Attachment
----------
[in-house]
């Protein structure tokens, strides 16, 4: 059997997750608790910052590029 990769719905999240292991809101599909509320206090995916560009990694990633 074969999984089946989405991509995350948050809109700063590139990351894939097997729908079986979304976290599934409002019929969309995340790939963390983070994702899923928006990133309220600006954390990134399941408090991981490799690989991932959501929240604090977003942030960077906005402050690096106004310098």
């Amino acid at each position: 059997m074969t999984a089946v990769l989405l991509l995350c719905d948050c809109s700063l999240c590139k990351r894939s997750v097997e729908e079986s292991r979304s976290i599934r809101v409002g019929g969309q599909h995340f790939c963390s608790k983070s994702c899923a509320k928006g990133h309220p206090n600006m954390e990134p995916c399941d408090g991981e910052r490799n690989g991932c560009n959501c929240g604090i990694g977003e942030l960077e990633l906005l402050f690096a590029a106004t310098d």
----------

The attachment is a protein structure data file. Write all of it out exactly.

[in-house]
């Protein structure tokens, strides 16, 4: 059997997750608790910052590029 990769719905999240292991809101599909509320206090995916560009990694990633 074969999984089946989405991509995350948050809109700063590139990351894939097997729908079986979304976290599934409002019929969309995340790939963390983070994702899923928006990133309220600006954390990134399941408090991981490799690989991932959501929240604090977003942030960077906005402050690096106004310098």
């Amino acid at each position: 059997m074969t999984a089946v990769l989405l991509l995350c719905d948050c809109s700063l999240c590139k990351r894939s997750v097997e729908e079986s292991r979304s976290i599934r809101v409002g019929g969309q599909h995340f790939c963390s608790k983070s994702c899923a509320k928006g990133h309220p206090n600006m954390e990134p995916c399941d408090g991981e910052r490799n690989g991932c560009n959501c929240g604090i990694g977003e942030l960077e990633l906005l402050f690096a590029a106004t310098d």